JM: What do you feel is the biggest misconception about the art?

CK: I think there’s a number of misconceptions or misperceptions as well. Oftentimes that gets back to the art itself, and part of the problem is that there is no universally accepted definition of Jeet Kune Do. Some people say its Bruce Lee’s martial art or his art and philosophy. Some say it’s just this concept and that creates confusion. I think the biggest misperception would have to be a two-fold thing that [JKD] is this solidified, system of martial art and then the other one is that it’s this nebulous idea of “do whatever you want.” And that’s the thing with words like concepts; because a concept is an idea, it can almost be an abstract thing. You and I might have a different concept of gravity but the principle of gravity is the same for you and me no matter what you think of it. There’s a number of them. The idea that only Bruce Lee could do JKD. It was Bruce Lee’s personal expression in martial arts, so it cannot be taught. That’s like saying guitar playing cannot be taught, or writing can’t be taught. There are principles you can learn, but we’re not going to write the same story. You can learn how to play the guitar, but we’re not supposed to play the same song.

JM: In your career, you’ve mentioned that the art has helped to make you the person you are today. What ways can we use the art to make us better in our daily lives?

CK: One of the first things I’ve ever learned when I started training with Dan was a quote from Bruce. It said, “Well life is combat and as such must be dealt with accordingly. If you understand combat, you understand life.” And I thought, “damn, that’s a really pessimistic point of view.” But as I began training, I started seeing how close the analogies were. Combat is a matter of choices; choosing the right weapon to use, finding the proper distance, creating the proper timing. Life is no different, it’s choices. Timing can enter into it; if you make the wrong choice when you’re training, you get smacked. You make the wrong choice in life, you might lose your job, you might lose a family member. Combat is completely fluid, it’s something you cannot rehearse, life’s the same way. Take the “be like water” quote, because that’s the biggest one that’s often thrown around. Look at the characteristics and nature of water. It’s wholeness without form. You put it in a glass it becomes the glass, it flows into a valley, it becomes the valley. So it’s malleable, it’s not solidified. If we can maintain that malleability, then whatever environment we find ourselves in, we can deal with it. Using no way as way doesn’t mean do whatever you want, it means don’t get boxed in, don’t get solidified into one way of doing things. Take the foundations of the art and ask yourself, “How do I take this and apply it?” And the only way to do that is through the practice of it and understanding those principles. The same way you have to learn it on the training floor, you have to learn it in life. “Be like water” is a really easy thing to say, sometimes it’s harder than hell to do though.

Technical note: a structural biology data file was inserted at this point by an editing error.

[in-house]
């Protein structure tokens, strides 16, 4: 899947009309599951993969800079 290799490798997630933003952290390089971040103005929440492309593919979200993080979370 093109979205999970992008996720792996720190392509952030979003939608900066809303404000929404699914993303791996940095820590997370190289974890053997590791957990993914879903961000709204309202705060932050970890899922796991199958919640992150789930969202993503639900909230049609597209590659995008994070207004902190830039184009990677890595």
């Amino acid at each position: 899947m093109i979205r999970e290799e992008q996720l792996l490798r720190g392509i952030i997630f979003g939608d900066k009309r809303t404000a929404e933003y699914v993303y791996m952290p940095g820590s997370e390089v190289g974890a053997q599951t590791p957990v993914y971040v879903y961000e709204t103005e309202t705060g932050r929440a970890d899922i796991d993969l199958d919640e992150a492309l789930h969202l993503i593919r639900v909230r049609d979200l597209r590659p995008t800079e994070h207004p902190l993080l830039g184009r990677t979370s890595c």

JM: What other advice can you give on “being like water” and using the philosophy to adapt throughout our lives?

CK: As I said, I got into [JKD] for the physicality but from the physical standpoint it was never about wanting to be the toughest fighter out there, I wanted to be the most well-rounded person about JKD. Then there’s this whole other avenue that offers so much to people, especially in today’s world because it’s complex and it’s changing so fast that you need both the fluidity and the tools. I think it’s great for anybody. The philosophy tells you you’re not going to pass every test in school, you’re not going to get every job you go for, that’s okay. There’s not these false expectations, but there’s the philosophy; “I’m going to be like water and I’m going to find my way through this.” One of Bruce’s favorite quotes was, “Keep blasting.” Sometimes life is going to hit you with an unexpected shot and knock the wind out of your sails. The question is do you allow it to do this or do you say, “I’m going to keep blasting and walk on from there.”

JM: What keeps the art alive for you after 45 years?

CK: Well, it’s a living, breathing art. If JKD has a soul, we as human beings are the soul of it. It’s up to us to keep that alive. Bruce Lee was this dynamic, living, breathing, human being. The art he created is this dynamic, living, art, so it has to continue to breathe. A lot of people say it has to continue to evolve, but it still has to follow the theories of evolution. Evolution can be a very slow process, so it’s up to the individuals to keep it alive. That’s why Bruce used to have this little tombstone on his desk that said, “In memory of a once fluid man crammed and distorted by the classical mess.” Well, if you’re not careful you can do that same thing to Jeet Kune Do and it will lose its aliveness.